Speaking of good team themes, Sordik Racing and their Renault R5 Turbo replica (actually a 1981 Renault Le Car that was buried in silt during the 2013 Colorado floods, with an early-80s fiberglass body kit and 190-horsepower Infiniti I30 engine mounted amidships) did this excellent Icy Hot Sploda’z theme.
The official LeMons rules have a “No Stuntin’ and No Splodin'” section, prohibiting motorized vehicles after the track goes cold and fireworks at all times, and so the Icy Hot Sploda’z used that as inspiration to become an updated version of the early-2000s-meme Icy Hot Stunta’z. The Renault had a good race weekend, breaking few parts, staying out of the penalty box (mostly), and finishing just a lap behind the Salty Thunder Fiero.
Some teams didn’t do such a great job of avoiding the penalty box, however, and those who broke the rules too many times found their cars impounded Colorado-style, with a genuine Denver Boot.
Which, of course, led to us issuing a special trophy to the first-time LeMons racers on The Blues Brothers team: The Numbers-Matching Colorado Cop Car — You Will Respect My Authoritah Award, for racing a Mesa County Sheriff’s Ford Crown Victoria Police Interceptor and generally staying out of trouble.
Hooptilee does not mandate a dragging tailpipe, but this feature is encouraged (the 24 Hours of LeMons, however, frowns on dragging parts on the race track, so this pipe had to be removed before the race began).
That Checker is a 1978 model, but the Marathon debuted for the 1961 model year and didn’t change much throughout its production run. Also helping to keep the ’16 B.F.E. GP properly stocked with early-1960s American off-brand boxy sedans was the Premature Combustion 1960 Studebaker Lark, winner of the prestigious Index of Effluency award at the Utah LeMons race last year.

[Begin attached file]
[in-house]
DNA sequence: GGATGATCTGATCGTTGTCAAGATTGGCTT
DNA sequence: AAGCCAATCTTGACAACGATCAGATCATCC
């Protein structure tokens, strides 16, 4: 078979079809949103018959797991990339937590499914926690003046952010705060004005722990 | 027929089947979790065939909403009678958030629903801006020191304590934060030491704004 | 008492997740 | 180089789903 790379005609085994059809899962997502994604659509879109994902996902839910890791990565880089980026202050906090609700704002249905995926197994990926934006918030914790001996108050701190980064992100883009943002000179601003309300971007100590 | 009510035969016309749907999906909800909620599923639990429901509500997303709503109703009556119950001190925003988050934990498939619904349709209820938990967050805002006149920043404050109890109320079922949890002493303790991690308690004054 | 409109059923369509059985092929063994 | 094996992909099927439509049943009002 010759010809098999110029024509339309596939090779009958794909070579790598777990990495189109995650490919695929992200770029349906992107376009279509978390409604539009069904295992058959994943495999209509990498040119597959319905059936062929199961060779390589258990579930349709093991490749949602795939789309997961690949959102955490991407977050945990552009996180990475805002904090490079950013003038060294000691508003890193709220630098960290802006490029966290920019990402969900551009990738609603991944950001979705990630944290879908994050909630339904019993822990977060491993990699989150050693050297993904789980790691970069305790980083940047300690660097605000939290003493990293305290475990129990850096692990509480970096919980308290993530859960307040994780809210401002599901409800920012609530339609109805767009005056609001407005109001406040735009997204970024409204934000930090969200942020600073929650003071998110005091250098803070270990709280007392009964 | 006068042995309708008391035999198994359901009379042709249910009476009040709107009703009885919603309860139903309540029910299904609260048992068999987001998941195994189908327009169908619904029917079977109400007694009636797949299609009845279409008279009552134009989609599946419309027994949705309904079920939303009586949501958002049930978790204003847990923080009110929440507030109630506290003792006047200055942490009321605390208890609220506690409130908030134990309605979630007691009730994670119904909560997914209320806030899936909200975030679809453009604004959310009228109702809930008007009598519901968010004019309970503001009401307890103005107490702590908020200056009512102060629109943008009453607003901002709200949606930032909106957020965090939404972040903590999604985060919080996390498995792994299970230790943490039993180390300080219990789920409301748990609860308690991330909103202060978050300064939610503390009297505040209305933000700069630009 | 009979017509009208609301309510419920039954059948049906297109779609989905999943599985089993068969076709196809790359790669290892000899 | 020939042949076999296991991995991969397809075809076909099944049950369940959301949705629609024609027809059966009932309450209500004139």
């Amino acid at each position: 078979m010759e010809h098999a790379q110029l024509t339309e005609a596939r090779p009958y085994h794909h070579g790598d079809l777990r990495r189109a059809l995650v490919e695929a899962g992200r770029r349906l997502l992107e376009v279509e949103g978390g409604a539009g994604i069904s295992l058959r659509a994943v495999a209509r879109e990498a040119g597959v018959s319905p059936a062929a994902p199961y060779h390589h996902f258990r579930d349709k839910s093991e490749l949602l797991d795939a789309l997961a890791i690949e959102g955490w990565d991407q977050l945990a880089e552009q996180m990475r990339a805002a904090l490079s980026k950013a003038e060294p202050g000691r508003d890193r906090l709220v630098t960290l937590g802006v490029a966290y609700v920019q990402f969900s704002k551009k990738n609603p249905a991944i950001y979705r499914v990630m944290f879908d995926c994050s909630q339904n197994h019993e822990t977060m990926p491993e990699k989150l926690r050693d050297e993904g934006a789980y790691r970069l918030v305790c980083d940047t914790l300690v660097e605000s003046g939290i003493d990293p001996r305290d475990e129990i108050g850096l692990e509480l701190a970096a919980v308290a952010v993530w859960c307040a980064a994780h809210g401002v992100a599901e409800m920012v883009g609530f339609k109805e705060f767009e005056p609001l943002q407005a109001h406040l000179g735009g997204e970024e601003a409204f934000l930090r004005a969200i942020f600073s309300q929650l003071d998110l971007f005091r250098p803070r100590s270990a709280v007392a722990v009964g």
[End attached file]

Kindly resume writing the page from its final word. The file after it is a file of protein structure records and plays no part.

The Premature Combustion Lark featured this inspirational hand-painted South Bend Screaming Lark on the hood, and the team drove it to 31st place, beating all the early-1960s American off-brand boxy sedans in the field.
And that field wasn’t just the Checker and the Studebaker, because we also had the Race Rambler, a 1961 Rambler American sedan that is being handed off from team to team around the country. During the 2013 season, this was done with a 1986 Plymouth Reliant-K wagon, which provided ample adventures as it traveled 30,884 miles, competed (if that’s the right word) in 14 races, and consumed seven engines in the process.
The Race Rambler started in California, then drove under its own power— mostly— to races in Arizona, Texas (where it received a Ford Pinto 2300 engine to replace the expired Nash straight-six), Michigan, South Carolina, and New Jersey, before making the trek to Colorado. Now it’s back in California, having driven over two mountain ranges (with the usual numerous stops to fix broken stuff), preparing for the Arse-Sweat-a-Palooza race at Thunderhill Raceway next month.